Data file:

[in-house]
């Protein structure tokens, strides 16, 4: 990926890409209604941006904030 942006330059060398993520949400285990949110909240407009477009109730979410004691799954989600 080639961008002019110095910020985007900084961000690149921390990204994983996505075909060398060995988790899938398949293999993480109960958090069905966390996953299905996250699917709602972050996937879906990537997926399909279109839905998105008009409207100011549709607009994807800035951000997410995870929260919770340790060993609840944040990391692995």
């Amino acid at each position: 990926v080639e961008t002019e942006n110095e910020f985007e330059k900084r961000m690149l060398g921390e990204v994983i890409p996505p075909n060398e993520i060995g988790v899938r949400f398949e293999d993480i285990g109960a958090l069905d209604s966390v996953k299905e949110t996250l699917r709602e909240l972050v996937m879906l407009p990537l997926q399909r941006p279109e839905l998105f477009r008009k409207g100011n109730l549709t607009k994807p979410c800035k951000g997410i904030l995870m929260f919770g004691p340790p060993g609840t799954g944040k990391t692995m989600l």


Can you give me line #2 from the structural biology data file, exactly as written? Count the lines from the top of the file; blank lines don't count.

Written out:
């Protein structure tokens, strides 16, 4: 990926890409209604941006904030 942006330059060398993520949400285990949110909240407009477009109730979410004691799954989600 080639961008002019110095910020985007900084961000690149921390990204994983996505075909060398060995988790899938398949293999993480109960958090069905966390996953299905996250699917709602972050996937879906990537997926399909279109839905998105008009409207100011549709607009994807800035951000997410995870929260919770340790060993609840944040990391692995």